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Syria mVAM Bulletin #62: December 2021

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Situation Overview

  • The fuel shortage crisis continued to worsen across Syria. On 11 December, the Ministry of Internal Trade and Consumer Protection (MoITCP) increased the price of the subsidized 90-Octane gasoline sold through the electronic card by 47 percent, from SYP 750/litre to SYP 1,100/litre. This represented the third increase of the price of subsidized 90-Octane gasoline since January 2021. However, the Ministry of Petroleum and Mineral Resources indicated that the new price of gasoline was still less than half of the cost incurred by the Syrian Government. The MoITCP reported that the price increase was necessary to "reduce the huge losses in the national oil budget, to ensure the continued provision of the commodity, and to avoid a reduction in its availability". In line with the recent increases in the price of food and non-food items, on 15 December, President al-Assad of Syria issued two Legislative Decrees, increasing salaries for both civilian and military public-sector workers by 30 percent, and pensions for retirees by 25 percent, as well as increasing the general minimum wage for the private sector to 92,970 Syrian Pounds per month. This represented the second increase in the level of official salaries during 2021.

  • The general security situation remained volatile in December 2021. Intensified hostilities were reported in northwest Syria, with shelling largely concentrated in southern Idleb and northern Aleppo.
    In addition, the strong winds in December affected at least 105 internally displaced people’s camps across Idleb and northern Aleppo, with more than 1,484 tents reportedly damaged or destroyed.
    In northeast Syria, frequent clashes reported in Tell Tamer (Al-Hasakeh governorate) and Ain Issa (Ar-Raqqa governorate) have damaged the electricity network that feeds the electricity station in Tell Tamer. The ongoing spate of violence continued to impact humanitarian operations and aid workers across Syria, thus further hindering safe access to vulnerable people who are in urgent need of life-saving assistance. Approximately 39 aid workers were reportedly killed countrywide during the course of 2021.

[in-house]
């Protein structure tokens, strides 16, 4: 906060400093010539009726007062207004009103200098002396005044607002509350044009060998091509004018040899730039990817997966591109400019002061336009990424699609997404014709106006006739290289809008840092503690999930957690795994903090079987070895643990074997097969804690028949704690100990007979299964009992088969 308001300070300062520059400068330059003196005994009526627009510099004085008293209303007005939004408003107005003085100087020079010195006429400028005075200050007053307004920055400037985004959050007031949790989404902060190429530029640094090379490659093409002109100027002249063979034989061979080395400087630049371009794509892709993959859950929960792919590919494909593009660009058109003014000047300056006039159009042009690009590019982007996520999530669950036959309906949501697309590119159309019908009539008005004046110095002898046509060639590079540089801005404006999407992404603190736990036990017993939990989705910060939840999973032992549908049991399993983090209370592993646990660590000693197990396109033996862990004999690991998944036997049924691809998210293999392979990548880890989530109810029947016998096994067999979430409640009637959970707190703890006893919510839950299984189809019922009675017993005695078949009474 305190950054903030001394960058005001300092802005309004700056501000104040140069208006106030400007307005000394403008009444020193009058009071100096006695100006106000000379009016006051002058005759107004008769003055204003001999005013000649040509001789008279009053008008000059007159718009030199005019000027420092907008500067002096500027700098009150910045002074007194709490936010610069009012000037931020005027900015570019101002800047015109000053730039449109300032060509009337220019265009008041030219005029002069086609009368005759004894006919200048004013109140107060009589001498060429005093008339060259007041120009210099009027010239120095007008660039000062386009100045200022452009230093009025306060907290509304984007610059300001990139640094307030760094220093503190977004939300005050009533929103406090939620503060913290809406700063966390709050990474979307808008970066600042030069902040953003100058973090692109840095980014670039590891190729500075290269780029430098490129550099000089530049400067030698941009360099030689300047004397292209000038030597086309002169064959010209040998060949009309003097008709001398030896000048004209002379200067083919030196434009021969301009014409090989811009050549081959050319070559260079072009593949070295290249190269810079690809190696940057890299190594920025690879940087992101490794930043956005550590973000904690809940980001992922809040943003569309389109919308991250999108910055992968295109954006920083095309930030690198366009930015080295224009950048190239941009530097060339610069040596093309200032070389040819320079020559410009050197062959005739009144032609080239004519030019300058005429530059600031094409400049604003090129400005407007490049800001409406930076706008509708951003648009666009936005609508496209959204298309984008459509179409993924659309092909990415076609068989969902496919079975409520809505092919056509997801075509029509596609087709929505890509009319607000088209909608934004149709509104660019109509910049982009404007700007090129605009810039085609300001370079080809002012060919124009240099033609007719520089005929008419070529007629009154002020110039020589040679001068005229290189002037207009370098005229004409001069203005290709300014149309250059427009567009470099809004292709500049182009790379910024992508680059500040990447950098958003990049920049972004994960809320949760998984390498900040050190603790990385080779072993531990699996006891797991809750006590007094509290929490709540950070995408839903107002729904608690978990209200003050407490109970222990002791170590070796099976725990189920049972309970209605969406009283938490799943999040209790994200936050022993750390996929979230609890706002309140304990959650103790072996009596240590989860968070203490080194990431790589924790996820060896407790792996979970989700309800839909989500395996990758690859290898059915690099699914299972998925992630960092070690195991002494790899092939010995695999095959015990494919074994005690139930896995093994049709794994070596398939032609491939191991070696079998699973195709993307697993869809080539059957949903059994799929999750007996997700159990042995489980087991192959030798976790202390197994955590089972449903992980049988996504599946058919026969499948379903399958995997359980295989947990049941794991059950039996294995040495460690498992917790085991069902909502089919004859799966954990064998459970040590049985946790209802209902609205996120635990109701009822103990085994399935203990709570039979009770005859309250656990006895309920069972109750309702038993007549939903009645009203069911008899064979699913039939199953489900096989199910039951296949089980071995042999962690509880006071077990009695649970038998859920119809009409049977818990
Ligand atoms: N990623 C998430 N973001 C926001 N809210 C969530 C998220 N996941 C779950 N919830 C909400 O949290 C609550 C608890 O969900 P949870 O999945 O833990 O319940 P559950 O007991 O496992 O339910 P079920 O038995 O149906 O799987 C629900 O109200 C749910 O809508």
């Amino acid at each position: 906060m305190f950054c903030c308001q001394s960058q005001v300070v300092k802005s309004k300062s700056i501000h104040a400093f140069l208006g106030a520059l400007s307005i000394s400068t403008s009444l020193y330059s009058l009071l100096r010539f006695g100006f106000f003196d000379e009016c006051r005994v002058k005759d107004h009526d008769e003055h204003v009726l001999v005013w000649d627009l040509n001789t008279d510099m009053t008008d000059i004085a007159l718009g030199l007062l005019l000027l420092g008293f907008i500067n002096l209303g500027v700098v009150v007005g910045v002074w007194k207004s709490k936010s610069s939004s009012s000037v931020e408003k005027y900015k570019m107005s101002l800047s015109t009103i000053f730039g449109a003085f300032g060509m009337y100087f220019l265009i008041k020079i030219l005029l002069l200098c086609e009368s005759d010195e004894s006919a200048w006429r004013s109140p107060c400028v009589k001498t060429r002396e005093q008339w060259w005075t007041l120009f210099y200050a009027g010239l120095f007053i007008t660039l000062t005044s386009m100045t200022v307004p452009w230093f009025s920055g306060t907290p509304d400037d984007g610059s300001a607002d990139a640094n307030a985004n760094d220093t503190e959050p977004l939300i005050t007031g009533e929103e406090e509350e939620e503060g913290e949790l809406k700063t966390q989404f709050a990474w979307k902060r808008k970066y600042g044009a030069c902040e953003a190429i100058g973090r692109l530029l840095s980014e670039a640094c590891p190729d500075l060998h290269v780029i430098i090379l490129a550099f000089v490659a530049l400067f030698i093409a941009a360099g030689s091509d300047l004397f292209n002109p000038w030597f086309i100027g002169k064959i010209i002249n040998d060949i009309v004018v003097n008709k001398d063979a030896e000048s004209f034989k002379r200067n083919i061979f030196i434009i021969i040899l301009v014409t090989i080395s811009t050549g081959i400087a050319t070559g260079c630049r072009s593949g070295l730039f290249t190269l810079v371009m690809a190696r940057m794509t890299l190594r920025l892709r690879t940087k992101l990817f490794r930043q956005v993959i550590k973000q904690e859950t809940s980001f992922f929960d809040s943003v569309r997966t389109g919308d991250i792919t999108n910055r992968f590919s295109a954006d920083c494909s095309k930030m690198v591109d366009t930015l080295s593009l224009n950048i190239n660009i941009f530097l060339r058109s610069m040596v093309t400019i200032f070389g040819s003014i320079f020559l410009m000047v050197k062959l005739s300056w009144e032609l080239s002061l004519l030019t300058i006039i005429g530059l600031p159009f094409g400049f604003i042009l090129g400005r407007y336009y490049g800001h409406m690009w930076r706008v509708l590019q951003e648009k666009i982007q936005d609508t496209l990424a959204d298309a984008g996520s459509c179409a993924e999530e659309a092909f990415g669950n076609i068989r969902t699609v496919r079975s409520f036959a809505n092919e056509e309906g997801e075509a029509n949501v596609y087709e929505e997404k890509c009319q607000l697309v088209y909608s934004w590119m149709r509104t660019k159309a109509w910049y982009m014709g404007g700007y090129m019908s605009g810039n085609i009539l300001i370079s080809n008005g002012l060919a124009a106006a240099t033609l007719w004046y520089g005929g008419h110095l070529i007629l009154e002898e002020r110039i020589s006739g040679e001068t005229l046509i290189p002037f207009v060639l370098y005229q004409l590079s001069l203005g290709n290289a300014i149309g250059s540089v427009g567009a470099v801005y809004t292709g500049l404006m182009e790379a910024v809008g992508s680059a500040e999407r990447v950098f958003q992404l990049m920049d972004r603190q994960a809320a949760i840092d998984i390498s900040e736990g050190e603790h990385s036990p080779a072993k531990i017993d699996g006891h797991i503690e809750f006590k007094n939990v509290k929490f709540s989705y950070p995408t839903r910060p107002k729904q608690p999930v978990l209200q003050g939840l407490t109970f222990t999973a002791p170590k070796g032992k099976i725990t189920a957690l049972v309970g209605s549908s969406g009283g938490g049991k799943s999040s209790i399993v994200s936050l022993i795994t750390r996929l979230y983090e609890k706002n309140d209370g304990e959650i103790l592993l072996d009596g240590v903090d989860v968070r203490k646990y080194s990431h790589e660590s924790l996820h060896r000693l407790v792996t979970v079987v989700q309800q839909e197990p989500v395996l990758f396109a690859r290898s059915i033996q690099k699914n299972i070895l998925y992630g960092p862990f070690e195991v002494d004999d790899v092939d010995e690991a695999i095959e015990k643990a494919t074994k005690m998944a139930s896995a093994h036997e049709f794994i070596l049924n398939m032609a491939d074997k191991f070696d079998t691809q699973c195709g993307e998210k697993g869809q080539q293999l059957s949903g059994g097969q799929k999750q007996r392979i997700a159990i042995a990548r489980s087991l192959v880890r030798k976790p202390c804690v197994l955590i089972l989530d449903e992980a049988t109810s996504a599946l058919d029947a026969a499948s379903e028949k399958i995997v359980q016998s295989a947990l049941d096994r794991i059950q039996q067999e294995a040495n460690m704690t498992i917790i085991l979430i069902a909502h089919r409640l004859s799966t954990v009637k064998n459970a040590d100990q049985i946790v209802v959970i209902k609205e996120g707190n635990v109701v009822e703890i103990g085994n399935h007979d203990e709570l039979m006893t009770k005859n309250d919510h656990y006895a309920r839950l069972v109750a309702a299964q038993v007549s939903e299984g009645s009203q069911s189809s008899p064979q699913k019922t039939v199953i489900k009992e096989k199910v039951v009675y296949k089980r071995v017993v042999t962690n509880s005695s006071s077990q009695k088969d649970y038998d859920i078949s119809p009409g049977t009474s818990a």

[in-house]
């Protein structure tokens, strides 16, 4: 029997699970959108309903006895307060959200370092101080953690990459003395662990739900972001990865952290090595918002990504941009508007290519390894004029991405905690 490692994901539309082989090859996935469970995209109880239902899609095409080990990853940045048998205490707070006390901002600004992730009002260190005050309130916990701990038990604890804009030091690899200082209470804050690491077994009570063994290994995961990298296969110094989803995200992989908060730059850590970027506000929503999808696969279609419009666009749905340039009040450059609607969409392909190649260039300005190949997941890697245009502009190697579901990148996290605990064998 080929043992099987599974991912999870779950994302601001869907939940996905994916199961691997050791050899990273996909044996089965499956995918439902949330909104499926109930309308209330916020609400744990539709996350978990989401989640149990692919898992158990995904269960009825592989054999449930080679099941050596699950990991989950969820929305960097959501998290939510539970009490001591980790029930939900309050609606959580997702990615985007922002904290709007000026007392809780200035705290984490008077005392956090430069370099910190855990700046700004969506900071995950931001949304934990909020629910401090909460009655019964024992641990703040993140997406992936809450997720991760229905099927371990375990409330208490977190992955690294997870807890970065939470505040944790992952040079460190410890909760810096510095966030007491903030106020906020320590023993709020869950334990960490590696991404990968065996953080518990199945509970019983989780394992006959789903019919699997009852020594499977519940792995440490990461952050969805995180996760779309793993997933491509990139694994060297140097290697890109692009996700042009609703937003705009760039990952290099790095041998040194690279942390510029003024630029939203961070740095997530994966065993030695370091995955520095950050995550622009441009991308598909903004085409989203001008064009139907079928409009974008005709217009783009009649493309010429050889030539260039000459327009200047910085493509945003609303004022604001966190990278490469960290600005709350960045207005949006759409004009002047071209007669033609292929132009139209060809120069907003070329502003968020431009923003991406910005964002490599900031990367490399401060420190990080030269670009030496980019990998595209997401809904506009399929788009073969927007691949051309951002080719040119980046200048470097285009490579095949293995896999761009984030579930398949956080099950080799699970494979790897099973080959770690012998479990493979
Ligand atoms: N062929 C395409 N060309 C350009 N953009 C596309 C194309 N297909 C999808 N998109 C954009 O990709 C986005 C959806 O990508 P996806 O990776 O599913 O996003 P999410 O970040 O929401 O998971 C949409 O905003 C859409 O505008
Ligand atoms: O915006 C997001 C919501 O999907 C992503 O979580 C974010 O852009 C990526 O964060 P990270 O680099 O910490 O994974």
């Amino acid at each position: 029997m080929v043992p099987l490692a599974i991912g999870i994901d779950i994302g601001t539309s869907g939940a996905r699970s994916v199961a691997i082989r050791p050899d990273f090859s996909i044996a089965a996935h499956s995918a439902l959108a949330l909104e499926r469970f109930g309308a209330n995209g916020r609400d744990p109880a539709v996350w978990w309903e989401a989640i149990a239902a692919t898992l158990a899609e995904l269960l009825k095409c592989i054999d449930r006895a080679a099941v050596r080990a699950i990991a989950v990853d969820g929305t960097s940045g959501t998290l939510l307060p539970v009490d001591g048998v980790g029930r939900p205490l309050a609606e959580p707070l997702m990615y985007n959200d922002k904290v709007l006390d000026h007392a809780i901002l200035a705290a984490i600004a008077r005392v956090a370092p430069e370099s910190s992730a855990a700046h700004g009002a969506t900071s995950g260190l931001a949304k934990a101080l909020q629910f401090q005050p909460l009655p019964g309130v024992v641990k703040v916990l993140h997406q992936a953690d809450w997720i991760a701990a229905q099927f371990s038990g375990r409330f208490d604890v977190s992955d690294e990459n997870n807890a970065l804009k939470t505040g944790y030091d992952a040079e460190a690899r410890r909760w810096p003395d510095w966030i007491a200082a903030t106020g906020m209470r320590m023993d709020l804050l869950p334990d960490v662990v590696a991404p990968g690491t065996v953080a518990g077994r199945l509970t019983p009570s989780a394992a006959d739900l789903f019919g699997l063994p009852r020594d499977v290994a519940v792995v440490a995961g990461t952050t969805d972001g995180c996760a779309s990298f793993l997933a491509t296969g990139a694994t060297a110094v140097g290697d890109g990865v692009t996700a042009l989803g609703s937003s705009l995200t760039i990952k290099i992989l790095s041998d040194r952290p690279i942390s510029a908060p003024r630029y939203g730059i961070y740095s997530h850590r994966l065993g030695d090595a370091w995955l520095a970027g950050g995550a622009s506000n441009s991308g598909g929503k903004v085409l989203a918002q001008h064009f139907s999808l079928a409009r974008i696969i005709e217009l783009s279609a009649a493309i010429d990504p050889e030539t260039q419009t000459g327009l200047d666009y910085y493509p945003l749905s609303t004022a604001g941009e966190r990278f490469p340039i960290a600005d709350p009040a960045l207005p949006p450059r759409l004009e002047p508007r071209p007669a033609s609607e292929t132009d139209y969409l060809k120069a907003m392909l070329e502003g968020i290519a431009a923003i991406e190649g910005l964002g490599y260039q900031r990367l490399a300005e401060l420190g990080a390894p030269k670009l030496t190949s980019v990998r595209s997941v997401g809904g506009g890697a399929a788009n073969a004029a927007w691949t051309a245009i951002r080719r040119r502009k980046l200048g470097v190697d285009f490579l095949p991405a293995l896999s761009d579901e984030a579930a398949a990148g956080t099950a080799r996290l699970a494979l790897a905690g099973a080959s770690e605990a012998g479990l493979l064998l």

• On 28 December, several missiles targeted the container yard of Syria’s main port of Lattakia, causing huge explosions and igniting fires in several containers, resulting in material damage of petrol and spare parts for machines and cars. Additionally, Al-Nada Hospital and some buildings adjacent to Lattakia port were reportedly affected or partially damaged as a result of the attack. A similar attack was reported on 7 December, targeting the container terminal and causing explosions.

  • COVID-19 continued to spread across Syria. As of 31 December 2021, a total of 50,278 COVID-19 cases, including 2,897 fatalities, were confirmed by the Minister of Health in government-controlled areas. The monthly increase in COVID-19 cases in December (2,108 cases) signals a downward trend compared to November 2021 (5,024 cases). In opposition-held areas in northwest Syria, approximately 92,957 COVID-19 cases were reported by the end of December, an increase of 728 new cases compared to the previous month. In northeast Syria, the pandemic situation has reportedly deteriorated, and the lack of COVID-19 testing kits has pushed the central laboratory out of service from 10 November to 15 December. According to the World Health Organization (WHO), Syria ranks among the worst COVID-19 affected countries in the Middle East and North Africa, resulting in additional strain on its over-stretched health care system nationwide. Simultaneously, as of 21 December 2021, a total of 781,603 people were reportedly fully vaccinated throughout the country, representing an increase of 42,393 vaccinated people compared to a month earlier. As a result, vaccination coverage stood at 3.6 percent of Syria’s total population (21.2 million people). Moreover, WHO indicated that the challenges in vaccination efforts have been further compounded in Syria by a lack of vaccine availability, imminent expiry dates of recently delivered vaccines and a lack of trained medical staff.